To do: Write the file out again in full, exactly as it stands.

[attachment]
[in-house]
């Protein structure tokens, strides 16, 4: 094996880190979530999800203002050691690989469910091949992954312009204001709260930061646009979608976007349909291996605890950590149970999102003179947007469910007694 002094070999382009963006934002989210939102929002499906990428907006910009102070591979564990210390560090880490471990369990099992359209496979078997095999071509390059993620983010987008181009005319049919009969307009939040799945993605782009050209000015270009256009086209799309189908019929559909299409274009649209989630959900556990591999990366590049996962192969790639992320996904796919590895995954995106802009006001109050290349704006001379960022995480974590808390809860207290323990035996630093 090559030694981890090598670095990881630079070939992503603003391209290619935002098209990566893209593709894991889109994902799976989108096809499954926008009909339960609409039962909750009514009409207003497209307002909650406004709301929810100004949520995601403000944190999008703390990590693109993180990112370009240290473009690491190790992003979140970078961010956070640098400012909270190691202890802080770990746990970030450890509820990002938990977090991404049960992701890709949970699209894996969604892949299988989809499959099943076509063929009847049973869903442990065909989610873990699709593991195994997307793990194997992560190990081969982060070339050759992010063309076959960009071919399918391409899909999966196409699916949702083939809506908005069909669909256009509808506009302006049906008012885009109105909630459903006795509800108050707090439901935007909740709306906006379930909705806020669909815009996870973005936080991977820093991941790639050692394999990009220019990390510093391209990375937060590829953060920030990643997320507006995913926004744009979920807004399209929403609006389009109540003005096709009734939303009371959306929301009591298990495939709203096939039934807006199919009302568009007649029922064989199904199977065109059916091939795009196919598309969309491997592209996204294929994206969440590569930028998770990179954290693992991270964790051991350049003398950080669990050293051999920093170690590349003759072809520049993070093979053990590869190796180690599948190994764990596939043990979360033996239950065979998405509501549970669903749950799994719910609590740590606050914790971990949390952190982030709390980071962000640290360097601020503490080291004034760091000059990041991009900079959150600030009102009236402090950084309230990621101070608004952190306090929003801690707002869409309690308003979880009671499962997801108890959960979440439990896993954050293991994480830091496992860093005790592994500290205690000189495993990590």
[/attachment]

[in-house]
């Protein structure tokens, strides 16, 4: 094996880190979530999800203002050691690989469910091949992954312009204001709260930061646009979608976007349909291996605890950590149970999102003179947007469910007694 002094070999382009963006934002989210939102929002499906990428907006910009102070591979564990210390560090880490471990369990099992359209496979078997095999071509390059993620983010987008181009005319049919009969307009939040799945993605782009050209000015270009256009086209799309189908019929559909299409274009649209989630959900556990591999990366590049996962192969790639992320996904796919590895995954995106802009006001109050290349704006001379960022995480974590808390809860207290323990035996630093 090559030694981890090598670095990881630079070939992503603003391209290619935002098209990566893209593709894991889109994902799976989108096809499954926008009909339960609409039962909750009514009409207003497209307002909650406004709301929810100004949520995601403000944190999008703390990590693109993180990112370009240290473009690491190790992003979140970078961010956070640098400012909270190691202890802080770990746990970030450890509820990002938990977090991404049960992701890709949970699209894996969604892949299988989809499959099943076509063929009847049973869903442990065909989610873990699709593991195994997307793990194997992560190990081969982060070339050759992010063309076959960009071919399918391409899909999966196409699916949702083939809506908005069909669909256009509808506009302006049906008012885009109105909630459903006795509800108050707090439901935007909740709306906006379930909705806020669909815009996870973005936080991977820093991941790639050692394999990009220019990390510093391209990375937060590829953060920030990643997320507006995913926004744009979920807004399209929403609006389009109540003005096709009734939303009371959306929301009591298990495939709203096939039934807006199919009302568009007649029922064989199904199977065109059916091939795009196919598309969309491997592209996204294929994206969440590569930028998770990179954290693992991270964790051991350049003398950080669990050293051999920093170690590349003759072809520049993070093979053990590869190796180690599948190994764990596939043990979360033996239950065979998405509501549970669903749950799994719910609590740590606050914790971990949390952190982030709390980071962000640290360097601020503490080291004034760091000059990041991009900079959150600030009102009236402090950084309230990621101070608004952190306090929003801690707002869409309690308003979880009671499962997801108890959960979440439990896993954050293991994480830091496992860093005790592994500290205690000189495993990590």